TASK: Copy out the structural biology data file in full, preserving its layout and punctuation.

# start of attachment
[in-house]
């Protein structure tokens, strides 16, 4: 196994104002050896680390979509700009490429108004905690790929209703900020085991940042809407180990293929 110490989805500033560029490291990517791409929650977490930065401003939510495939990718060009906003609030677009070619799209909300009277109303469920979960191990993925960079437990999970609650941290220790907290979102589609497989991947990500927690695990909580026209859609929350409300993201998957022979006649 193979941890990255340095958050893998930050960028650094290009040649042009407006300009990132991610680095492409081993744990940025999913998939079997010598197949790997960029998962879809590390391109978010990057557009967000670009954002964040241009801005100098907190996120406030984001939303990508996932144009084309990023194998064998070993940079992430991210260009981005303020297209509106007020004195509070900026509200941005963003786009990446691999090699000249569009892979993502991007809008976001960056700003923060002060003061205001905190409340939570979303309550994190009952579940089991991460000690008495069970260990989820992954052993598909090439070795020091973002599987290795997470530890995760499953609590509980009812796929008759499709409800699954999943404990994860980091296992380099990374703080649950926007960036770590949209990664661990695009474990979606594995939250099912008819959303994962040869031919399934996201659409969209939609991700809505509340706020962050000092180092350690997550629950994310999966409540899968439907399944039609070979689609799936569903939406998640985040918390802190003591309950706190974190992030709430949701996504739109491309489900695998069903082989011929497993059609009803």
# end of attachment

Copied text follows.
[in-house]
């Protein structure tokens, strides 16, 4: 196994104002050896680390979509700009490429108004905690790929209703900020085991940042809407180990293929 110490989805500033560029490291990517791409929650977490930065401003939510495939990718060009906003609030677009070619799209909300009277109303469920979960191990993925960079437990999970609650941290220790907290979102589609497989991947990500927690695990909580026209859609929350409300993201998957022979006649 193979941890990255340095958050893998930050960028650094290009040649042009407006300009990132991610680095492409081993744990940025999913998939079997010598197949790997960029998962879809590390391109978010990057557009967000670009954002964040241009801005100098907190996120406030984001939303990508996932144009084309990023194998064998070993940079992430991210260009981005303020297209509106007020004195509070900026509200941005963003786009990446691999090699000249569009892979993502991007809008976001960056700003923060002060003061205001905190409340939570979303309550994190009952579940089991991460000690008495069970260990989820992954052993598909090439070795020091973002599987290795997470530890995760499953609590509980009812796929008759499709409800699954999943404990994860980091296992380099990374703080649950926007960036770590949209990664661990695009474990979606594995939250099912008819959303994962040869031919399934996201659409969209939609991700809505509340706020962050000092180092350690997550629950994310999966409540899968439907399944039609070979689609799936569903939406998640985040918390802190003591309950706190974190992030709430949701996504739109491309489900695998069903082989011929497993059609009803």